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Iran has signed the nuclear deal. But is this truly "peace in our time," or a return to "Missiles for Peace"? Image source: U.S. Army Patriot air-defense missile in flight. Source: U.S. Army.

The deal is done.

In a historic agreement, Iran agreed last month to curtail its nuclear weapons program in exchange for the lifting of economic and arms embargoes against it. There are many twists and turns to this tale (and you can read more about them here). Today, we're going to focus on just two key points agreed upon by U.S. and Iranian negotiators:

  • In just five years, Iran will be able to buy weapons from abroad again.
  • And three years after that, Iran will be able to buy ballistic missiles.

Not everyone is thrilled with this.

...Specifically, Saudi Arabia
Take Saudi Arabia, for example. Years ago, former Saudi King Abdullah had famously suggested that rather than sign a deal with Iran, the U.S. should "cut the head off the snake" -- and bomb Iran instead.

More recently, former Saudi ambassador to the U.S. Prince Bandar bin Sultan warned that granting Iran unfettered access to the international arms market could "wreak havoc in the Middle East." In response to the nuclear deal, the Prince said,, "people in my region now are ... consolidating their local capabilities" to deal with an increased -- if only conventional -- military threat from Iran.

And they're wasting no time in doing so. Last week, in a seemingly routine "notification" to Congress, the U.S. Defense Security Cooperation Agency (or DSCA -- the agency charged with facilitating arms sales by U.S. defense contractors to foreign buyers) revealed that Saudi Arabia intends to buy 600 Patriot missiles to bolster its air defenses.

Valued at $5.4 billion, the arms sale should yield significant revenue for Raytheon (NYSE:RTN) and Lockheed Martin (NYSE:LMT), the two companies named as principal contractors on the deal. Raytheon builds the Patriot's fire control and radar systems; Lockheed Martin makes the actual missiles.

What you need to know
One crucial bit of information that investors want to know was left out of DSCA's notification. Namely, we do not know how the $5.4 billion in proceeds from this arms deal will be split up between these two companies. We do know, however, that both Raytheon and Lockheed Martin stand to profit handsomely from this arms deal.

Raytheon Patriot
Raytheon's Patriot radars keep an eye on the sky. Image source: Raytheon.

Raytheon
Although its "Missile Systems" unit is its largest by revenues, and the one that sounds most likely to handle a deal to sell Patriot missiles, Raytheon's Integrated Defense Systems division is actually the business responsible for Patriot. With $6.1 billion in annual revenues (according to data from S&P Capital IQ), Raytheon IDS is the company's second-largest business. Earning operating profit margins of 16% on its products, IDS is also Raytheon's most profitable division. If the Saudi arms deal were to be split down the middle, revenue-wise, that would imply Raytheon earning as much as $432 million in profits on its share.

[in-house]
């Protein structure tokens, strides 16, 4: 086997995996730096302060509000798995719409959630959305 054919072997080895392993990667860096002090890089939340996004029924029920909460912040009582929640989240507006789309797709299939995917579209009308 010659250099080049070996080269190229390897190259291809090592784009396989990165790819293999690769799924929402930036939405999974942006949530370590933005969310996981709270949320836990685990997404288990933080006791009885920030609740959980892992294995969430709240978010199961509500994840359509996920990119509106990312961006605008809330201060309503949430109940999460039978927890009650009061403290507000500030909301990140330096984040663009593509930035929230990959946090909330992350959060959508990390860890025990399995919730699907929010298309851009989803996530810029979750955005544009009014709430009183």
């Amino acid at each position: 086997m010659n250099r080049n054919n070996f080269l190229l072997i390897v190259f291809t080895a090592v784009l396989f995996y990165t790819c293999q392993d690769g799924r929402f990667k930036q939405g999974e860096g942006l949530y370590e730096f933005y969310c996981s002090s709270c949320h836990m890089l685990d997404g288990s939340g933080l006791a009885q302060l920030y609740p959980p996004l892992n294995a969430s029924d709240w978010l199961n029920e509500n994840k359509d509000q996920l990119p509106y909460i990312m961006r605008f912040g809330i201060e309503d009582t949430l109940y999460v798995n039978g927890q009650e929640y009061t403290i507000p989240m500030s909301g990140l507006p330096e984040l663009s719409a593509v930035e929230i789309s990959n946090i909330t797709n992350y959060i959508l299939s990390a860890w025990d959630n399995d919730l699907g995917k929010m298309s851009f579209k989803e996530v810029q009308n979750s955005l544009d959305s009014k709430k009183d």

Lockheed Patriot
Lockheed Martin Patriot PAC-3 leaps into action. Image source: Lockheed Martin.

Lockheed Martin
Lockheed Martin is somewhat more logical in grouping its Patriot revenue under its "Missiles and Fire Control" division. While smaller in size than Lockheed's other businesses (Aeronautics for example, which builds the F-35 stealth fighter), Lockheed Martin MFC yields nothing to its sister divisions in profitability. In fact, the company churns out profits at the rate of 16.9 cents per revenue dollar -- making it by far Lockheed's strongest profits generator.

On this particular deal, a 50% share of $5.4 billion in revenues, at 16.9% profit margins, could mean as much as $456 million in operating profit for Lockheed Martin.

What it means to investors
When considering how to play the Saudi arms deal (and perhaps future Patriot purchases by other Gulf States, soon to follow?), investors must bear this in mind: While Raytheon and Lockheed earn similar profit margins on Patriot missile sales, missiles make up just 17.5% of Lockheed Martin's annual revenue stream. At Raytheon, in contrast, 26.8% of the company is devoted to building and selling Integrated Defense Systems such as Patriot -- and a further 27.6% of revenues come from selling other forms of "missile systems."

Simply put, Raytheon has a lot more to gain from selling defensive missile systems to Iran's nervous neighbors than Lockheed Martin does. Invest accordingly.

Patriot
Saudi Arabia isn't the only country building its defenses around Patriot missiles. In May, Poland handed Raytheon an even bigger contract to help build the Polish Shield air defense system. Image source: Raytheon.

Rich Smith owns shares of Raytheon Company. You can find him on Motley Fool CAPS, publicly pontificating under the handle TMFDitty, where he's currently ranked No. 338 out of more than 75,000 rated members.

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